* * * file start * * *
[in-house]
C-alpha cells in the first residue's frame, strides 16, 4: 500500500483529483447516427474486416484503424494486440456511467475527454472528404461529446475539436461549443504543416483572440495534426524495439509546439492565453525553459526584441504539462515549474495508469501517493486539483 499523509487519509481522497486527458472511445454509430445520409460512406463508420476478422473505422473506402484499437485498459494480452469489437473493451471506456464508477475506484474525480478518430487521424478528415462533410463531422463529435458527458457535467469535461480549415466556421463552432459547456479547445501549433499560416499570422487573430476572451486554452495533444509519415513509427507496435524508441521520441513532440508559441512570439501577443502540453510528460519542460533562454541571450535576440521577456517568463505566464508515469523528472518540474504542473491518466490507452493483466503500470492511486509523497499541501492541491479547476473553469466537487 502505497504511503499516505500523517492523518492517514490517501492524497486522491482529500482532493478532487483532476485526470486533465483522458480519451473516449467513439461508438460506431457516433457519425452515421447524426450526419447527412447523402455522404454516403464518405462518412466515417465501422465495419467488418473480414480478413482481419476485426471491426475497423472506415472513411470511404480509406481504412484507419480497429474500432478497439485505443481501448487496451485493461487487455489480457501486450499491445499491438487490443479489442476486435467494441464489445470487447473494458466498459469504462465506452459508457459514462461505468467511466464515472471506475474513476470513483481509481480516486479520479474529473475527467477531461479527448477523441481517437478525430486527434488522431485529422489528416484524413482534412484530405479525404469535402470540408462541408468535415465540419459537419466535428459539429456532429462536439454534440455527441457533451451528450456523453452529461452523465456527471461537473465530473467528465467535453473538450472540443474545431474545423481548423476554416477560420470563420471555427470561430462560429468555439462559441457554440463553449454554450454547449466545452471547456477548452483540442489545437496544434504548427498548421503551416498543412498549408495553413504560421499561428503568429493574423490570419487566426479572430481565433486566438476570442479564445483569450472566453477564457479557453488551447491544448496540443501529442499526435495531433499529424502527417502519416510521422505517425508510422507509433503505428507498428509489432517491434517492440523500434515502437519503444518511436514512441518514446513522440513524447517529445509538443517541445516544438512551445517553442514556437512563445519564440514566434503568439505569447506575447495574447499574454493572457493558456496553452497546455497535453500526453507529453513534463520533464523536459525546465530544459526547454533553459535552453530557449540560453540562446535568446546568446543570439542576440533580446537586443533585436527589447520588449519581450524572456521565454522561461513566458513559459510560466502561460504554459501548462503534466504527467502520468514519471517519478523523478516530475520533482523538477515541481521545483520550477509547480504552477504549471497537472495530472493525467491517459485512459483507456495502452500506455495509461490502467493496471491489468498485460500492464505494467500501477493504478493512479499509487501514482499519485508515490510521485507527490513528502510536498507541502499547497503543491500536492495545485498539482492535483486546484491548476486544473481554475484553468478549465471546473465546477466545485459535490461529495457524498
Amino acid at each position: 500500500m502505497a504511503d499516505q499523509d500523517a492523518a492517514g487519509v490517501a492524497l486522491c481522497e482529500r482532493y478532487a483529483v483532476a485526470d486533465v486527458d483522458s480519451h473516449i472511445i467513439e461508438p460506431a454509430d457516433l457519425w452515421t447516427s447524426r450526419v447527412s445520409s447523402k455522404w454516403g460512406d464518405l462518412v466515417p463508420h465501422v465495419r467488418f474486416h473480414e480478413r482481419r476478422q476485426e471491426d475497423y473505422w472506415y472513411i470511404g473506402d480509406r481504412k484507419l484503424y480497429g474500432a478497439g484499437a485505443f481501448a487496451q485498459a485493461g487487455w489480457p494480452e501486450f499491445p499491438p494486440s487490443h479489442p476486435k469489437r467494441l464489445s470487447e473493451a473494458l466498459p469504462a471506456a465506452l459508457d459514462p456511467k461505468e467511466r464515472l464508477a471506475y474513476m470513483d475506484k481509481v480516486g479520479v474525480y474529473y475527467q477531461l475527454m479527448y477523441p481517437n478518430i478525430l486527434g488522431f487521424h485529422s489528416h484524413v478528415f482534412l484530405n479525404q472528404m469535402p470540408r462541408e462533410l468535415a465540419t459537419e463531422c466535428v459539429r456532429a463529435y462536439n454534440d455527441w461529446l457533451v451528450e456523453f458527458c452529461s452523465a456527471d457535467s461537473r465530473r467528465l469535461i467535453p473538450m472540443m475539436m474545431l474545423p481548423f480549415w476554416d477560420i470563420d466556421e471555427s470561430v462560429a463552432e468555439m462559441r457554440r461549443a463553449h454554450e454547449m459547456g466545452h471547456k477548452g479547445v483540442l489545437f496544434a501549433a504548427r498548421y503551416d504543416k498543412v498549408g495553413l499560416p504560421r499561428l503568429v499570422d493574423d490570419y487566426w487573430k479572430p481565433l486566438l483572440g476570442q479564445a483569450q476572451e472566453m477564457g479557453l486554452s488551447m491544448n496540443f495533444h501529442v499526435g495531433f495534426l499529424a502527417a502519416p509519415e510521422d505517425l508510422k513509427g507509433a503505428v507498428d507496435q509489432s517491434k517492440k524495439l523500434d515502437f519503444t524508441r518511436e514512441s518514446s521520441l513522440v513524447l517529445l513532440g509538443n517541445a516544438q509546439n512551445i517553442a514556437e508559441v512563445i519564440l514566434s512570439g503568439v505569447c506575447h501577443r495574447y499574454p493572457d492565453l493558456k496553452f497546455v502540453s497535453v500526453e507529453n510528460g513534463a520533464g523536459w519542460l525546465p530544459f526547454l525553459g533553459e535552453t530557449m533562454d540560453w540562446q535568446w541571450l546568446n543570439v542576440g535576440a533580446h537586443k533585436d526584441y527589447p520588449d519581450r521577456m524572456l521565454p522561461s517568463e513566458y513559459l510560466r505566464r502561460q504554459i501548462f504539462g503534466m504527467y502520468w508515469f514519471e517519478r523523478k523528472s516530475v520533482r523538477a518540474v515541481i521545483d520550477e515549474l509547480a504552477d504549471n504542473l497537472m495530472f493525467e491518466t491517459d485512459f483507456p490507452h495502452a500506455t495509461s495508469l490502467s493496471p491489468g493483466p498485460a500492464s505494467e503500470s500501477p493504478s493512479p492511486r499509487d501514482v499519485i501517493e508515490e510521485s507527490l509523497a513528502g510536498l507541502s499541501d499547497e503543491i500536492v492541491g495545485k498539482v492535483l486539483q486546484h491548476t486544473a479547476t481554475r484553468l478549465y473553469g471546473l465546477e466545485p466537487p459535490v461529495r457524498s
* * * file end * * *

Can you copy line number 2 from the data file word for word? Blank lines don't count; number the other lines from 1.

C-alpha cells in the first residue's frame, strides 16, 4: 500500500483529483447516427474486416484503424494486440456511467475527454472528404461529446475539436461549443504543416483572440495534426524495439509546439492565453525553459526584441504539462515549474495508469501517493486539483 499523509487519509481522497486527458472511445454509430445520409460512406463508420476478422473505422473506402484499437485498459494480452469489437473493451471506456464508477475506484474525480478518430487521424478528415462533410463531422463529435458527458457535467469535461480549415466556421463552432459547456479547445501549433499560416499570422487573430476572451486554452495533444509519415513509427507496435524508441521520441513532440508559441512570439501577443502540453510528460519542460533562454541571450535576440521577456517568463505566464508515469523528472518540474504542473491518466490507452493483466503500470492511486509523497499541501492541491479547476473553469466537487 502505497504511503499516505500523517492523518492517514490517501492524497486522491482529500482532493478532487483532476485526470486533465483522458480519451473516449467513439461508438460506431457516433457519425452515421447524426450526419447527412447523402455522404454516403464518405462518412466515417465501422465495419467488418473480414480478413482481419476485426471491426475497423472506415472513411470511404480509406481504412484507419480497429474500432478497439485505443481501448487496451485493461487487455489480457501486450499491445499491438487490443479489442476486435467494441464489445470487447473494458466498459469504462465506452459508457459514462461505468467511466464515472471506475474513476470513483481509481480516486479520479474529473475527467477531461479527448477523441481517437478525430486527434488522431485529422489528416484524413482534412484530405479525404469535402470540408462541408468535415465540419459537419466535428459539429456532429462536439454534440455527441457533451451528450456523453452529461452523465456527471461537473465530473467528465467535453473538450472540443474545431474545423481548423476554416477560420470563420471555427470561430462560429468555439462559441457554440463553449454554450454547449466545452471547456477548452483540442489545437496544434504548427498548421503551416498543412498549408495553413504560421499561428503568429493574423490570419487566426479572430481565433486566438476570442479564445483569450472566453477564457479557453488551447491544448496540443501529442499526435495531433499529424502527417502519416510521422505517425508510422507509433503505428507498428509489432517491434517492440523500434515502437519503444518511436514512441518514446513522440513524447517529445509538443517541445516544438512551445517553442514556437512563445519564440514566434503568439505569447506575447495574447499574454493572457493558456496553452497546455497535453500526453507529453513534463520533464523536459525546465530544459526547454533553459535552453530557449540560453540562446535568446546568446543570439542576440533580446537586443533585436527589447520588449519581450524572456521565454522561461513566458513559459510560466502561460504554459501548462503534466504527467502520468514519471517519478523523478516530475520533482523538477515541481521545483520550477509547480504552477504549471497537472495530472493525467491517459485512459483507456495502452500506455495509461490502467493496471491489468498485460500492464505494467500501477493504478493512479499509487501514482499519485508515490510521485507527490513528502510536498507541502499547497503543491500536492495545485498539482492535483486546484491548476486544473481554475484553468478549465471546473465546477466545485459535490461529495457524498